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Study Finds That Xylitol Is Linked To A Higher Risk of Stroke and Heart Attack

The ingredient xylitol is added to a number of products, but recent studies find it to have no health benefits (in sinus products) or even associated with health harms. A recent study found that xylitol is linked with an increased risk of heart attack and stroke.

Xylitol is used in a large variety of products, especially as a sugar substitute (artificial sweetener). However, the research shows that xylitol it is prothrombotic - it causes platelets to clot, and increases the risk of thrombosis or clotting of the blood.

Interestingly, when comparing xylitol vs a glucose (sugar) in a study - drinking a xylitol sweetened drink increased every measure of platelet clotting in humans, but the glucose-sweetened drink did not.

From Science Daily: Sugar substitute linked to increased risk of heart attack and stroke, study finds

Cleveland Clinic researchers found higher amounts of the sugar alcohol xylitol are associated with increased risk of cardiovascular events like heart attack and stroke.

The team, led by Stanley Hazen, M.D., Ph.D., confirmed the association in a large-scale patient analysis, preclinical research models and a clinical intervention study. Findings were published today in the European Heart Journal.

Xylitol is a common sugar substitute used in sugar-free candy, gums, baked goods and oral products like toothpaste. Over the past decade, the use of sugar substitutes, including sugar alcohols and artificial sweeteners, has increased significantly in processed foods that are promoted as healthy alternatives.

The same research team found a similar link between erythritol and cardiovascular risk last year. Xylitol is not as prevalent as erythritol in keto or sugar-free food products in the U.S. but is common in other countries.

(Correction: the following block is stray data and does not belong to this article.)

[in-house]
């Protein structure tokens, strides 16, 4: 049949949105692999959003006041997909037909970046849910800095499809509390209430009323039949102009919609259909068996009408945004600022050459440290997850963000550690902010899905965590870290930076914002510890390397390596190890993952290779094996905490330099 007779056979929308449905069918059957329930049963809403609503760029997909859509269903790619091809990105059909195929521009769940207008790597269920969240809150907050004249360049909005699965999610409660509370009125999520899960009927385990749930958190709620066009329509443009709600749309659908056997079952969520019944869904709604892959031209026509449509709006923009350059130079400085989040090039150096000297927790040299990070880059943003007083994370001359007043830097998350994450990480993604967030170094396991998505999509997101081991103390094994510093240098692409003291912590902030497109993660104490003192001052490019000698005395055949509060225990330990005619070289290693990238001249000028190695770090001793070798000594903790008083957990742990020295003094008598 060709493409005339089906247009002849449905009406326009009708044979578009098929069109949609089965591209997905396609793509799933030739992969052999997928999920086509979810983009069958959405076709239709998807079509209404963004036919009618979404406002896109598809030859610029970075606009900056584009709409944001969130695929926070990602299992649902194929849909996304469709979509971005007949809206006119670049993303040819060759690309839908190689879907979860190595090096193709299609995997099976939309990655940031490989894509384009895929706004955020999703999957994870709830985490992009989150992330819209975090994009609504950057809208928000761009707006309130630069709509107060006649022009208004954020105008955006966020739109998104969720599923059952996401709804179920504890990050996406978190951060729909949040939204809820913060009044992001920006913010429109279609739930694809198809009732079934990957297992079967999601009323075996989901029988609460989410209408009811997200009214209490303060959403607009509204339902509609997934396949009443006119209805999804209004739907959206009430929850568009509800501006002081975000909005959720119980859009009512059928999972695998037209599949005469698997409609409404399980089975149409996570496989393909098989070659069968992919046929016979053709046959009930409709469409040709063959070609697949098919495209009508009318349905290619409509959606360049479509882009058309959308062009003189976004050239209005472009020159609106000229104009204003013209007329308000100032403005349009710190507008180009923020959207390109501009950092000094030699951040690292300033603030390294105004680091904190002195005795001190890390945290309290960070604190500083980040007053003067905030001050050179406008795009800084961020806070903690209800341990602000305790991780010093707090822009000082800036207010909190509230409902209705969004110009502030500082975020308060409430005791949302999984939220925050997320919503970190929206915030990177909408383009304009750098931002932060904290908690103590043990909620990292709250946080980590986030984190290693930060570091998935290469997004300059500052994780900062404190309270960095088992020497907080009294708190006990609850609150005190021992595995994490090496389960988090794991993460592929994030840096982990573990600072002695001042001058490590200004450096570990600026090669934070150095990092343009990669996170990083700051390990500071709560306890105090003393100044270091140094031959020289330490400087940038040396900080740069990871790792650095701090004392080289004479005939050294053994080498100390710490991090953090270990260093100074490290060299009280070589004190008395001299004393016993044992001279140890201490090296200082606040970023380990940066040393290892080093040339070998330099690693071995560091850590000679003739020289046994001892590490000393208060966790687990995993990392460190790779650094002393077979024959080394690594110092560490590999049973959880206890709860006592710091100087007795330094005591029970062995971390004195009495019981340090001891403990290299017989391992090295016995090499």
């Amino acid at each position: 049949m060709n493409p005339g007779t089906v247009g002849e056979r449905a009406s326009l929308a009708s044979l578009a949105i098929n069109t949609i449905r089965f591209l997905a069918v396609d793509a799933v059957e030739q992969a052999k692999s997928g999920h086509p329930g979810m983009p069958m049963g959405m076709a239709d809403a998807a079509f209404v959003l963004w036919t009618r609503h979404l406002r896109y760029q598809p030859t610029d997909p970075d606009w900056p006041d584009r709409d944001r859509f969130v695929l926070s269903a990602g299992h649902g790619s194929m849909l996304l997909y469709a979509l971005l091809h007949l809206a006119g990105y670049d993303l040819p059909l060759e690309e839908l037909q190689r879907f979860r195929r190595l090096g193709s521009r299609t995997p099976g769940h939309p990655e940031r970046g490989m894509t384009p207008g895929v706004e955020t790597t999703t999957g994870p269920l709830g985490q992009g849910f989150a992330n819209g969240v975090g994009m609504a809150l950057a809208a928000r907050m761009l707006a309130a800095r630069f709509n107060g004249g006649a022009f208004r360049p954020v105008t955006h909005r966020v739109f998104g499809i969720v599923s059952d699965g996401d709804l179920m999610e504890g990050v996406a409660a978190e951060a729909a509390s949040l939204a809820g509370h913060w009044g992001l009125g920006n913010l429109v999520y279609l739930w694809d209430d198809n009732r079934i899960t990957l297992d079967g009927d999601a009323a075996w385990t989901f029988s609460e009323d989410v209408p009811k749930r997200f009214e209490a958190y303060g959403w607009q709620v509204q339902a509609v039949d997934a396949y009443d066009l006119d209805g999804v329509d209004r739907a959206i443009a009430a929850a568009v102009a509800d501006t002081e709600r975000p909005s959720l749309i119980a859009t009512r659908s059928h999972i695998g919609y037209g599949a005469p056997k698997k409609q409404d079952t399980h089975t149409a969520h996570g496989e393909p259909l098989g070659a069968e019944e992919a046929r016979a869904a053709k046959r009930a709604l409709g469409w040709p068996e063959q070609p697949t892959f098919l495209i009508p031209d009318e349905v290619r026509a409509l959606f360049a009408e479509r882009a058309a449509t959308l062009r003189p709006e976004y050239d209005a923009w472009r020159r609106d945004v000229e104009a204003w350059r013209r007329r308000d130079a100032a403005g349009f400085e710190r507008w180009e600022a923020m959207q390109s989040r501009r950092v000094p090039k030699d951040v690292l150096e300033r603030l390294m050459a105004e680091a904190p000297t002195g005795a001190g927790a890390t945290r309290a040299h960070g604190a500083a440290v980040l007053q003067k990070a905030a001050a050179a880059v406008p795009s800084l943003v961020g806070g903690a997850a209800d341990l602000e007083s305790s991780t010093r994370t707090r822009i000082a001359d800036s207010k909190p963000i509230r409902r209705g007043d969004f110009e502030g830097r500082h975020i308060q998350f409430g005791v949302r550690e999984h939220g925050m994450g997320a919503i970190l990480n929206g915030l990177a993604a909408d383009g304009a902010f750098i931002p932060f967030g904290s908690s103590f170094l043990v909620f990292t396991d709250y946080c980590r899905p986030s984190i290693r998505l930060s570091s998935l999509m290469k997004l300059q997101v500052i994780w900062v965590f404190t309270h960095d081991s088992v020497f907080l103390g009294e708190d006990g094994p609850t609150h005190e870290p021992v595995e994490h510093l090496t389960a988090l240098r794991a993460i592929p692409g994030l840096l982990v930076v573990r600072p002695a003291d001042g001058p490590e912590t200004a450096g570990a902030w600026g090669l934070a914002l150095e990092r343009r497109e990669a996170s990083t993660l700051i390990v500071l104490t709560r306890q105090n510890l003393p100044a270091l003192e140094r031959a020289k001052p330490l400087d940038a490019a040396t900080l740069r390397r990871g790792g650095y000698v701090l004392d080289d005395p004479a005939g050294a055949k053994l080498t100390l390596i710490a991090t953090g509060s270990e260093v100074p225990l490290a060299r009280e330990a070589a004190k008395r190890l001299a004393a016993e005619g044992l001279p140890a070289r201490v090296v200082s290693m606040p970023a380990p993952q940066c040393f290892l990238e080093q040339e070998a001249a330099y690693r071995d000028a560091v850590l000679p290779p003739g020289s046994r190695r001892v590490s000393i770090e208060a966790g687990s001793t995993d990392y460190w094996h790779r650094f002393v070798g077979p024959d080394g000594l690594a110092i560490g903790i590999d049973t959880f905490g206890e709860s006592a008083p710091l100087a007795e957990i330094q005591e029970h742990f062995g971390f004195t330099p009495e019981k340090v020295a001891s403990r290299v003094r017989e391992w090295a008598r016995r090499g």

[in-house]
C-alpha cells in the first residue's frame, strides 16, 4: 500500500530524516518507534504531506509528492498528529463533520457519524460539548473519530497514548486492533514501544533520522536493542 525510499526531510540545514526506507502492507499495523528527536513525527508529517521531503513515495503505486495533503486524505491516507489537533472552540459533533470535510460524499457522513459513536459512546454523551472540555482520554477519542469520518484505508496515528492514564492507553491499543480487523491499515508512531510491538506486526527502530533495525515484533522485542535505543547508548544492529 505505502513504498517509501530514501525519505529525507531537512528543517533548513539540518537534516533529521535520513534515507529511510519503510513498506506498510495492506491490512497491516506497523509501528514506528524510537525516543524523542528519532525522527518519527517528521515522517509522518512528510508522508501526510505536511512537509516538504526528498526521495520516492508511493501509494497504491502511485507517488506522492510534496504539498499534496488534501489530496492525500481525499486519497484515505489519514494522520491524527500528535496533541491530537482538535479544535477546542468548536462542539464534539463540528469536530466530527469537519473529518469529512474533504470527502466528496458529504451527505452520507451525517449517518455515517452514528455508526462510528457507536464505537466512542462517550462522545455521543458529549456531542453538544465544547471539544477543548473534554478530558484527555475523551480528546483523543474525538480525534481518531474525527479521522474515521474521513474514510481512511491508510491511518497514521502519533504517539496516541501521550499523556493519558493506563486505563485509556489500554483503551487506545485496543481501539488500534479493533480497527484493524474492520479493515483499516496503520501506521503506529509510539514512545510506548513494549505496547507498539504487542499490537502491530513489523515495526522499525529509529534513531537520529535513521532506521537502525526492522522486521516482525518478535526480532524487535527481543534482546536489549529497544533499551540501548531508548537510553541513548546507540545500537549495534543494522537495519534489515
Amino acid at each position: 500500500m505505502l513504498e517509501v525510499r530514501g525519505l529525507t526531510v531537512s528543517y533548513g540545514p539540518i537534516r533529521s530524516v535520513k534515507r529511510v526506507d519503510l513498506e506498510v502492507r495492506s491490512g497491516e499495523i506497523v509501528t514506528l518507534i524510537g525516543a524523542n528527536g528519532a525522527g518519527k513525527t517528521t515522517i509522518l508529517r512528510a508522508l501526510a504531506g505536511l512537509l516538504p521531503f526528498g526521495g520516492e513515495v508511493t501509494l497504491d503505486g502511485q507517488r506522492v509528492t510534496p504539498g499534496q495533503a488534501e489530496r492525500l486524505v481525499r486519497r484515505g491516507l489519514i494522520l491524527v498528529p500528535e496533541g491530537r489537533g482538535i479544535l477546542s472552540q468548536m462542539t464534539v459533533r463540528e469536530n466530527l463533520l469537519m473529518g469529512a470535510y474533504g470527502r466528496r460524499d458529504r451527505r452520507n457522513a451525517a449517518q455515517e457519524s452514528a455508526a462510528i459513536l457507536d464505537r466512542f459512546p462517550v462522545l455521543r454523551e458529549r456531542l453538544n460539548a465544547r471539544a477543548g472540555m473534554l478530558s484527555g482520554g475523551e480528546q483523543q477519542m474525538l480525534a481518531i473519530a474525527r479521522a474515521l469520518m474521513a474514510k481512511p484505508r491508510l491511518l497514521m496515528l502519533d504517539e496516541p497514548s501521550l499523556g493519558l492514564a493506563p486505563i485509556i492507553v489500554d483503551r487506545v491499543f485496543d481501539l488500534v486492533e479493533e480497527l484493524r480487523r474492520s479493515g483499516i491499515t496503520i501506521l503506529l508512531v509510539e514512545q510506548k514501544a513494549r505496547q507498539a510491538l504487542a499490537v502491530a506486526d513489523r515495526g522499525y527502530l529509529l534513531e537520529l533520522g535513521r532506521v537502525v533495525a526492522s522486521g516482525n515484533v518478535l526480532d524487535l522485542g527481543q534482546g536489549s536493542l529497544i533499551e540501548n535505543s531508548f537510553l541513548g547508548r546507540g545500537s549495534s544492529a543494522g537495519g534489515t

"This study again shows the immediate need for investigating sugar alcohols and artificial sweeteners, especially as they continue to be recommended in combatting conditions like obesity or diabetes," said Dr. Hazen, Chair of Cardiovascular and Metabolic Sciences at Cleveland Clinic's Lerner Research Institute and Co-Section Head of Preventive Cardiology in the Heart, Vascular & Thoracic Institute. "It does not mean throw out your toothpaste if it has xylitol in it, but we should be aware that consumption of a product containing high levels could increase the risk of blood clot related events."

In this new study, researchers identified that high levels of circulating xylitol were associated with an elevated three-year risk of cardiovascular events in an analysis of more than 3,000 patients in the U.S. and Europe. A third of patients with the highest amount of xylitol in their plasma were more likely to experience a cardiovascular event.

To confirm the findings, the research team conducted pre-clinical testing and found that xylitol caused platelets to clot and heightened the risk of thrombosis. Researchers also tracked platelet activity from people who ingested a xylitol-sweetened drink versus a glucose-sweetened drink and found that every measure of clotting ability significantly increased immediately following ingestion of xylitol but not glucose.

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